Backward curves and outside edges

Saga

Spectator
Joined
Feb 17, 2020
I'm an adult at 29 starting out a couple of months ago. My forward crossover is alright but I began training my backward skating along circles and getting really frustrated. I also train one foot three turns.

I am really struggling with getting out on an outside edge when pumping around the circle. I try so hard but it feels impossible to get out on that outside edge and also keep skating backwards.

After my last lesson yesterday my knee is in pain. According to my coach I tend to point my knees inwards but I can't correct that without twisting my feet wrongly for the circle. I have much easier to turn from inside edge to an outside edge in three turns and lifting my inside leg.

Att this time backward crossovers feels physically impossible to ever achieve. Also the rise and fall during three turns seems to cause stress on my knee.

Any tips? :)
 

tstop4me

Final Flight
Joined
Oct 2, 2015
A preliminary question for you. What skates do you have? Are they separate boots and blades, with blades attached with screws? One possibility is that your blade mount needs to be changed.
 

Saga

Spectator
Joined
Feb 17, 2020
Thank you for reply :)
I have separate boots and blades, boots from Edea and blades from MK. Is there anything I can look for if this would be the possible case for me?
 

Nimyue

On the Ice
Joined
May 15, 2018
Thank you for reply :)
I have separate boots and blades, boots from Edea and blades from MK. Is there anything I can look for if this would be the possible case for me?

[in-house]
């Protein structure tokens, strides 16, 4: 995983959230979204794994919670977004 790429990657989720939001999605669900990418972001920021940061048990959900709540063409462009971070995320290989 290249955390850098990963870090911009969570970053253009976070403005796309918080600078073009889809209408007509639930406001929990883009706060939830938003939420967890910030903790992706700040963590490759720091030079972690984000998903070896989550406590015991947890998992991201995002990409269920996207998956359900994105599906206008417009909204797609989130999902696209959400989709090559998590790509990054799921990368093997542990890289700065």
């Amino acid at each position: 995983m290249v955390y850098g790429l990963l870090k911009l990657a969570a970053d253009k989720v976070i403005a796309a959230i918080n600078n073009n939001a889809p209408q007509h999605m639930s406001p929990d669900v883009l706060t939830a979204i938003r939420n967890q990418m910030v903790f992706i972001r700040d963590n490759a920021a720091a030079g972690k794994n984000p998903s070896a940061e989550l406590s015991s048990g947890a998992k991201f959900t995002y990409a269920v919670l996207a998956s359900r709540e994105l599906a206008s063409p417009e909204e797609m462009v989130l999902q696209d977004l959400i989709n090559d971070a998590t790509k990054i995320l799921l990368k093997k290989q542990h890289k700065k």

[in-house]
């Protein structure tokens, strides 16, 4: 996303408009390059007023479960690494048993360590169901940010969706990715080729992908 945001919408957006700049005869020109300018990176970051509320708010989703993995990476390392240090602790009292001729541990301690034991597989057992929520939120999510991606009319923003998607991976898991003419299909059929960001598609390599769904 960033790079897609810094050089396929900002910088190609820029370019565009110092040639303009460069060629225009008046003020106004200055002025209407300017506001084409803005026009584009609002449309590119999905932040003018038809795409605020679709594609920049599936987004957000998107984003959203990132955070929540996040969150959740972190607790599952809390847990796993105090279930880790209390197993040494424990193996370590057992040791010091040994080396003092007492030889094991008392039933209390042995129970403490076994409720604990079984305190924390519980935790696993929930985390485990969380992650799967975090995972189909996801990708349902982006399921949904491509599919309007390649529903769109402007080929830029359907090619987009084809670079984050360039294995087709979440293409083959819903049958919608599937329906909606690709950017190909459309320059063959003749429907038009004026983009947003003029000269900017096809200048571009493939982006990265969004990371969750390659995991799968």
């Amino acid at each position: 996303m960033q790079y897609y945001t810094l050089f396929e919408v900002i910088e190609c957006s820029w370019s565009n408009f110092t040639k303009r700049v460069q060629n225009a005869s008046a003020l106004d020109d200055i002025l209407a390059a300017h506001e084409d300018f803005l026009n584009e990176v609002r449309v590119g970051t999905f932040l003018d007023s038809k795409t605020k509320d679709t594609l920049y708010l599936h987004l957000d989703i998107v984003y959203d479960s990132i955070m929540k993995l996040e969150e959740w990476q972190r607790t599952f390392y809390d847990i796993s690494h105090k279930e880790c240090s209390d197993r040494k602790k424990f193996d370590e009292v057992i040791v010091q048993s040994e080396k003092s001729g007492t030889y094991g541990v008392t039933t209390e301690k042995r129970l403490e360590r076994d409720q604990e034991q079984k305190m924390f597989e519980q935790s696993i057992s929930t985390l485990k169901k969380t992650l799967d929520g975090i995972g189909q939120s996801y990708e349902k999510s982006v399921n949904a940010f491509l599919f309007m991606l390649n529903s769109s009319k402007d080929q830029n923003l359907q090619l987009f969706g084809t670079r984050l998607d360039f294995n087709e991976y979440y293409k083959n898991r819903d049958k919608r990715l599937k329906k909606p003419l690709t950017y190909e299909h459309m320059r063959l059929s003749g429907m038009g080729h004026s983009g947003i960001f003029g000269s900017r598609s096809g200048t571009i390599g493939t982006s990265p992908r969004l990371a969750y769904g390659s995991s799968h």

Your blade can be moved. You should have either your fitter or coach take a look. Typically, you do one-foot glides skating away from the coach/fitter. If you drift inside, moving your blade might help you glide straight.
 

silver.blades

Medalist
Joined
Jan 4, 2007
Country
Canada
What advice is your coach giving you about getting onto the outside edge? They should be able to give you an idea if there's an issue with the blade mounting.

More importantly, don't be too hard on yourself. A couple of months is not that long and backward crosscuts are difficult. I work at a club with a lot of adult skaters and it's completely normal for backward crosscuts to take time to get.

With regards to the knee, first, if it's a continuous issue, get it looked at. I know bad knees from skating and it's not fun. Second, it sounds like you're not bending with your knees over your toes. This is something that you can work on off ice to develop the muscles to bend properly. Practice squats (start with 2 legs then move to 1) making sure that you are keeping your knees over the toes, using your inner thighs to keep your knees in place. Use a mirror to make sure your alignment is correct. Once this alignment is more comfortable for you off ice, it should start to transition into your skating as the muscles will be used to working in that manner.
 

tstop4me

Final Flight
Joined
Oct 2, 2015
Thank you for reply :)
I have separate boots and blades, boots from Edea and blades from MK. Is there anything I can look for if this would be the possible case for me?